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  • Writer's pictureJim Bessman

Nervous System displays generative design jigsaw puzzles ICFF

Nervous System

Jesse Louis-Rosenberg at Nervous System's ICFF booth

Generative design studio Nervous System showed its new Geode Puzzle and Infinity Puzzle at its exhibition booth at last week’s high-end luxury 2018 ICFF furniture fair at New York’s Javits Center.

The Geode Puzzle, as its name suggests, is a jigsaw puzzle inspired by the formation of colorfully banded stone agates. Each puzzle is unique because of the generative computer design process that mimic’s evolution in creating, in the case of puzzles, natural variations in shape, pieces and image, such that no two puzzles, as in nature, are alike.

Made at the company’s Somerville, Massachusetts home base out of quarter-inch birch plywood pieces—about 180 of them per puzzle (the larger Orbicular Geode Puzzle has approximately 360 pieces)—is cut in a dense, maze-like pattern with extreme intertwining of elastic rod-like pieces, making it Nervous System’s most difficult cut style.

“The image grows out like tree rings,” said the company’s co-founder/chief science officer Jesse Louis-Rosenbaum, who somehow managed to put together a Geode Puzzle at Javits in two hours, even while answering questions from prospective trade buyers.

“But it’s more traditional in that it has an edge,” he added of the puzzle, distinguishing it from the new Infinity Puzzle line, which like its title suggests, has no fixed shape or starting point, and therefore no predetermined edges as in typical rectangular jigsaw puzzles. Thus, an Infinity Puzzle can be assembled in an infinite number of ways, with any piece on the bottom able to be moved to the top, any piece on the right to the left, etc. Different colors of the puzzle, then, can be combined, endlessly, in creating edgeless abstract patterns and shapes without boundaries.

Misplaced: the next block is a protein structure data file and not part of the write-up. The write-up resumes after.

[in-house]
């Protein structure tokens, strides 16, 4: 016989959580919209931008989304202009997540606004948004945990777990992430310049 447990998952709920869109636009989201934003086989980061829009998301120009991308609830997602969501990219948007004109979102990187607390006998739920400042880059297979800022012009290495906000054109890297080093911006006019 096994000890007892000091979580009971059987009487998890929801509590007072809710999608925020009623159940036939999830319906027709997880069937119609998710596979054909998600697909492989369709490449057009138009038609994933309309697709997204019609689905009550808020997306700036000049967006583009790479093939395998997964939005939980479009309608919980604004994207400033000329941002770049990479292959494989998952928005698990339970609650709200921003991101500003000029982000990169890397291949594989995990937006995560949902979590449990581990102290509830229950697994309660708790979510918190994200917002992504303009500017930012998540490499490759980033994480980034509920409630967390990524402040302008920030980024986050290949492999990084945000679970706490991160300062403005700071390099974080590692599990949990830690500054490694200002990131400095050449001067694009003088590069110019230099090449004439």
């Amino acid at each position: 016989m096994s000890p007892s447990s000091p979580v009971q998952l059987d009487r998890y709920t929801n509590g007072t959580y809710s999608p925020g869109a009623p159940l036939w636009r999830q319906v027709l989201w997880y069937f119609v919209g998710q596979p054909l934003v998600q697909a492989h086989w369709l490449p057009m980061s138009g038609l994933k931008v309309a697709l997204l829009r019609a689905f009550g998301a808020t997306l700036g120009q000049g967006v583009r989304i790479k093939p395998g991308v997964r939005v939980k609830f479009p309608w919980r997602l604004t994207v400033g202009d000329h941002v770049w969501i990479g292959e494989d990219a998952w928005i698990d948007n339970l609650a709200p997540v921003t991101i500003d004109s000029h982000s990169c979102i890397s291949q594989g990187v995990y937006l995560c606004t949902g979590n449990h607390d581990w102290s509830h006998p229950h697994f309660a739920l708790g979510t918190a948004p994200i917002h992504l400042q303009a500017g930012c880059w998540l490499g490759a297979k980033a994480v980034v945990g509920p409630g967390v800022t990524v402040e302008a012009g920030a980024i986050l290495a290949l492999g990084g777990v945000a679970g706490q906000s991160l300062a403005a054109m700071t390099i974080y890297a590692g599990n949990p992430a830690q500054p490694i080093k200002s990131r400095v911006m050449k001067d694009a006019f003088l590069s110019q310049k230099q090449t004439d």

The 139-piece Infinite Galaxy Puzzle likewise “subverts traditional jigsaw puzzles” with no beginning or end and resembling, Louis-Rosenbaum said, a moebius strip (a surface with only one side) or Klein bottle, which has no inside or outside, upside or downside. Indeed, the puzzle has no up or down side, and can be started anywhere on any side. Pieces can be flipped and attached elsewhere, and there are three special space-themed “whimsy pieces” shaped like an astronaut, the space shuttle, and a satellite.

Nervous System has other puzzle designs, and also makes jewelry and housewares items including lamps and presentation boxes, all similarly nature-inspired, computer-designed and digitally fabricated.

“Everything is one-of-a-kind, using software we write that turns nature into code,” said Louis-Rosenbaum. He said that the puzzles, made at Nervous System since 2012, were inspired by the hand-cut traditional jigsaw puzzle manufacturing process employed prior to mass production.

“We bring that spirit to a more modern concept—a piece with a unique style,” he said, and sure enough, every Geode Puzzle is numbered, since all are different.

Nervous System’s designs, incidentally, are found in the permanent collections of the Museum of Modern Art, the Cooper Hewitt, Smithsonian Design Museum, and the Museum of Fine Arts, Boston.

Nervous System's generative design



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